(LAT)

What a magic Pau Grand Prix vista on April 5, 1964.

Jim Clark’s one-litre Formula 2 Lotus 32 Cosworth SCA leads Peter Arundell’s F3 Lotus 27 Ford Cosworth MAE during the 80 lap, 220km race held around the streets of the Pyrenees-Atlantiques city in France’s southwest.

The yellow nose car in third is Richard Attwood’s Lola T54 SCA. Clark won from Attwood and Arundell in a stellar field which included Paul Hawkins, Tony Maggs, Frank Gardner, Jean-Pierre Beltoise, Maurice Trintignant and Denny Hulme.

Jim Clark right up Paul Hawkins’ clacker during the 1964 GP. Hawkeye was seventh aboard John Willment’s F3 Alexis Mk4 Ford Cosworth MAE. There were nine or ten Ford Cosworth MAE, and Renault Gordini engined F3 cars in the F2 race, doubtless to keep numbers up in the first year of the new 1-litre F3 and F2 (LAT)
Dickie Attwood during the ’64 F2 race, Midland Racing Partnership Lola T54 Cosworth SCA. Past Saint Martin Church perhaps, help please Frenchies? (LAT)

It amused me, flicking through some Pau GP photographs that numbers two and four also loomed large the year before, in 1963, when the F1 Lotus 25 Climax V8s of Clark and #4 Trevor Taylor (below) finished one-two from Heinz Schiller’s Porsche 718.

(LAT)

The 1930 French Grand Prix was held on a triangular 15.8km road circuit at Pau. It was won by Philippe Etancelin’s Bugatti T35C, this toe-in-the-water for the town led to the Pau GP’s inauguration as an annual event in 1933.

Marcel Lehoux’ Bugatti T51 won that snowy February race from Guy Moll’s similar car.

The 1930 grid including #10 Lehoux Bug T35B, #44 the winning Etancelin Bug T35C, the #28 or 38 Bugatti of De Maleplane or De L’espee, while towards the top is the #42 Daniel T35B. 25 cars started this race (unattributed)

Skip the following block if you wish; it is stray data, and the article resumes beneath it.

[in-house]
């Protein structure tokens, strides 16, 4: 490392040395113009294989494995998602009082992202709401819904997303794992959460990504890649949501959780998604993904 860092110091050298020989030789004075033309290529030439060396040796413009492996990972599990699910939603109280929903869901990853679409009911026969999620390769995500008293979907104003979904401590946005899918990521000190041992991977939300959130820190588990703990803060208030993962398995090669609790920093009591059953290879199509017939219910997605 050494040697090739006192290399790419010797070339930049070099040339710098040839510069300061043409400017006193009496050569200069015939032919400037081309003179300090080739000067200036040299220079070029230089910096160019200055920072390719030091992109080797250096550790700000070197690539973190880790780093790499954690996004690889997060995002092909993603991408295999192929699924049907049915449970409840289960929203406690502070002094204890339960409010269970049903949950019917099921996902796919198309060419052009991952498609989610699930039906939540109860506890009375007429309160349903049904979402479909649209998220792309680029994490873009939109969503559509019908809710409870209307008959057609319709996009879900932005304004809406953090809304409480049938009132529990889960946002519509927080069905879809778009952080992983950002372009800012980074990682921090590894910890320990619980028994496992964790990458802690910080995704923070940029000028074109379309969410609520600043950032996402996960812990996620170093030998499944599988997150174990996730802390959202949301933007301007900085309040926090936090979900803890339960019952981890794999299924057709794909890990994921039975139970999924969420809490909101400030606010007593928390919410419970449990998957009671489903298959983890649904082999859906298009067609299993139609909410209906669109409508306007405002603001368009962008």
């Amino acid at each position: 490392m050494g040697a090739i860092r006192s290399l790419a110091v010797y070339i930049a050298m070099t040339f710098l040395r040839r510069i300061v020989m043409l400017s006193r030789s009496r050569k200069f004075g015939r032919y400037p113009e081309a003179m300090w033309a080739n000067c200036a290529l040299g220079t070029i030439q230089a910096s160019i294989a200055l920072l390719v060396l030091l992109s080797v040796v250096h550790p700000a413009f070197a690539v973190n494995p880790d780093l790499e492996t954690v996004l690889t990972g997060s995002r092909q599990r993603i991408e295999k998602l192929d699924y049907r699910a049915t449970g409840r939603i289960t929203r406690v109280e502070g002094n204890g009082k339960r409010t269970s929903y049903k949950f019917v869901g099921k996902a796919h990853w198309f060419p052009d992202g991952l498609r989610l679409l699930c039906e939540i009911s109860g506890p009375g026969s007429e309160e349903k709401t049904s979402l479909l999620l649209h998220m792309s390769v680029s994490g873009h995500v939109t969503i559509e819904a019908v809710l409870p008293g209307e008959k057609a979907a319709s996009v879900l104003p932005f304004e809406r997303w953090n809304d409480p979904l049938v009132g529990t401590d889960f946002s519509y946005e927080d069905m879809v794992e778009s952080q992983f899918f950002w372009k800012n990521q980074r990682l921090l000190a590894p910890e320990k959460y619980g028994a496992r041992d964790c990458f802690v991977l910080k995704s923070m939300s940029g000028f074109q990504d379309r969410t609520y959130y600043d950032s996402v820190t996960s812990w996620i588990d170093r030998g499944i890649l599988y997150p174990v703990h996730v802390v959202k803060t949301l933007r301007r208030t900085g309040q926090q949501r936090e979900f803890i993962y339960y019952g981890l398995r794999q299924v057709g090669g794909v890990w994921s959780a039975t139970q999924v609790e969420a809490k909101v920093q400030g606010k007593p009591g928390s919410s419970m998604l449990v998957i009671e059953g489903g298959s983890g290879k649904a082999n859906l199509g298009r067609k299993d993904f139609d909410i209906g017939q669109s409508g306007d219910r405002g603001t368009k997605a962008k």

Happily, the race is still held around the 2.769km Circuit de Pau de Ville.

The Pau GP is up-there in a list of global continuous events. Down the decades it’s been held for GP cars until 1963. It then morphed thru F2 (1964-1984), F3000 (1985-1998), F3 (1999-2006), World Touring Car Championship cars – an unfortunate aberration – (2007-2009) then back to F3 (2012-2012), Formula Renault (2013), then F3 again (2014-2019) until this year (2022) when Vladislav Lomko, a Russian (oh dear, how very passé and politically incorrect) won the May race aboard a Dallara 320 Euroformula (F3 variant) machine.

Far-canal I HATE all the global one-make shit, it’s so fuggin boring. I don’t want to sound like a silly old tugger, but it is boring isn’t it, the lack of variety? And don’t give me the economics lesson, I just don’t give a shit…

Tazio Nuvolari on the way to victory at Pau in February 1935, he is closely followed by Rene Dreyfus, both driving Scuderia Ferrari Alfa Romeo Tipo P3s (unattributed)
Alberto Ascari in the fabulous Ferrari 375 during the ‘51 Pau GP, DNF transmission from Q2. His teammate, Gigi Villoresi, won from pole in another 375. Ascari won in 1952-53 aboard Ferrari 500s (unattributed)

The list of drivers who have won around the demanding track includes many of the gods; Tazio Nuvolari, Jackie Stewart and Lewis Hamilton won once, while JM Fangio, Alberto Ascari and Jack Brabham were victorious twice, Jochen Rindt won thrice during his King of F2 reign, with Jim Clark a four-time winner.

This wonderful poster for the 1963 event shows 1962 first lap action. Jo Bonnier’s Porsche 718 leads Ricardo Rodriguez’ Ferrari 156 and Jim Clark’s Lotus 24 Climax, #8 is Lorenzo Bandini’s 156. Maurice Trintignant’s Lotus 18/21 Climax won from Rodriguez, and Jack Lewis’ BRM P48/57

Throughout motor racing history France has held god knows how many car races on road circuits. It would be a great idea to tour France and tick a few off, for me Pau and Clermont Ferrand are top of the list. Doubtless that’s a function of my age, ten years older perhaps the top-two would be Reims and Rouen…

Jean-Pierre Jabouille aboard his self constructed Elf 2J (nee Jabouille 2J) Renault 2-litre F2 car, from Jacques Laffitte, Chevron B35 BMW during the height of the F2 era in 1976. First to fourth were Frenchmen; Rene Arnoux, Martini Mk19 Renault, Laffitte, Jabouille and Jean-Pierre Jarier, Chevron B35 BMW (DPPI)

The 2-litre F2 and F3000 period of incredibly quick, spectacular racing cars stretched from 1972-1998, any of you who saw the race during that period had a special treat.

Every winner of the Pau classic in that period raced in F1 with the exception of Jorg Muller, who was a test driver for Arrows, Sauber and Williams but never quite got a race-steer.

Mike Thackwell’s Ralt RH6/81 Honda during the June 1981 race won by his teammate, Geoff Lees, Thackwell was sixth (MotorSport)